Isaac Lambert, a young supporter of IntoUniversity who has fundraised for the charity, recently completed a week's work experience with us. He took part in the delivery of our programmes at IU North Kensington and spent some time in Head Office. As well as learning about how the charity is managed, Isaac undertook research and analysis of news stories relevant to IntoUniversity . Here, he shares his thoughts on venture capitalist Michael Moritz's recent £75m donation to Oxford University.
It has generally been accepted that Michael Moritz astounding £75m donation to Oxford in order to fund scholarships for the poorest 10% of students will have very positive effects. The hope is that this will now encourage less privileged students from poorer backgrounds to now consider the prospect of a place at Oxford, an idea that may previously have been discouraged.
Daniel Knowles however, writing for The Telegraph does not believe this will be the case. He believes that these donations to Oxford will not tackle the underlying reasons for a lack of applicants from poorer background; such as peer pressure, uninspiring state school teachers, and the stereotype that Oxford is only for the rich. He adds that the money could therefore be used much more effectively on outreach programmes such as summer schools which are more likely to tackle these underlying problems, and in turn boost applications for higher education. Another issue Knowles finds with this donation is that the students on bursaries will only have to pay £3,500 in fees whist attending Oxford, rather than pay the full £9,000 back with interest once they are earning the large salaries that Oxford graduates are likely to receive.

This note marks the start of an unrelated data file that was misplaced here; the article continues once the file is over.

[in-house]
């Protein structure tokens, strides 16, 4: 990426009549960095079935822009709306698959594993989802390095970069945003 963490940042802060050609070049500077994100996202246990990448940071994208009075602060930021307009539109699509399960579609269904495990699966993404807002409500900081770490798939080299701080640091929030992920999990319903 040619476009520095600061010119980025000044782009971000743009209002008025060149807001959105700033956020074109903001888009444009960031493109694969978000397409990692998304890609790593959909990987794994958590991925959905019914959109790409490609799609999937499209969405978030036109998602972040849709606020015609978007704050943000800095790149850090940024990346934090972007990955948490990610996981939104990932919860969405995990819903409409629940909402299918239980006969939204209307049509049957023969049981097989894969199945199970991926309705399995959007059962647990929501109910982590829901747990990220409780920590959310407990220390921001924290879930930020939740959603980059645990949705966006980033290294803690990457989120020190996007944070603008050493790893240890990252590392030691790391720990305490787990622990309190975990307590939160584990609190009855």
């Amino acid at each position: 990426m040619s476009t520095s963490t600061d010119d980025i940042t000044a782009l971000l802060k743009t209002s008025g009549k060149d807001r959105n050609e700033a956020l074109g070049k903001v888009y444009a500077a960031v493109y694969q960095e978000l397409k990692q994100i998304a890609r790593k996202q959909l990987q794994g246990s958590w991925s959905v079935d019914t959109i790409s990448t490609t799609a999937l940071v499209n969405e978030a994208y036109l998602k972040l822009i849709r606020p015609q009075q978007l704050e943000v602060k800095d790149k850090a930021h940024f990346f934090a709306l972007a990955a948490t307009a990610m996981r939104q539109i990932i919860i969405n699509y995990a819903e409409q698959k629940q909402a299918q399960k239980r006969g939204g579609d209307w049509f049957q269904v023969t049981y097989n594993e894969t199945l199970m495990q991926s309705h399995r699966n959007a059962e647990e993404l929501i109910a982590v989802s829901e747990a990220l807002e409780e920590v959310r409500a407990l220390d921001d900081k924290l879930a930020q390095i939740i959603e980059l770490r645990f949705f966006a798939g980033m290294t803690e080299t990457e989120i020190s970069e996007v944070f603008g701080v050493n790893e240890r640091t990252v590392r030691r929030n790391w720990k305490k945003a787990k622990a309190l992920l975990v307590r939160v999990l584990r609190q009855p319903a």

I, on the other hand, believe that Moritz's donation will be well spent and that it will encourage less privileged students to apply. At a press conference in London he explained that he was motivated by the kindness presented to his father who benefited from a scholarship at a good school in London. From there he was able to go on to study at Oxford and gained a PhD, again funded entirely by a scholarship. This shows that Moritz chose this cause for his donation not because he believes it is the most urgent cause, but because it is something that is personal to him. Furthermore, part of the scheme will be asking scholars who have benefited from the program to return to their previous schools and encourage other students to consider Oxford in the future. As for Knowles' issue that students on scholarships are allowed to pay reduced fees, these are still high costs that students could pay through a government backed loan, which they would have to pay back with interest once they were earning high salaries.
In summary, I believe that there will be many positive outcomes from this donation, including the benefits to IntoUniversity students. These scholarships will allow IntoUniversity to encourage more children to attend Oxford and give these children the greater opportunities they deserve.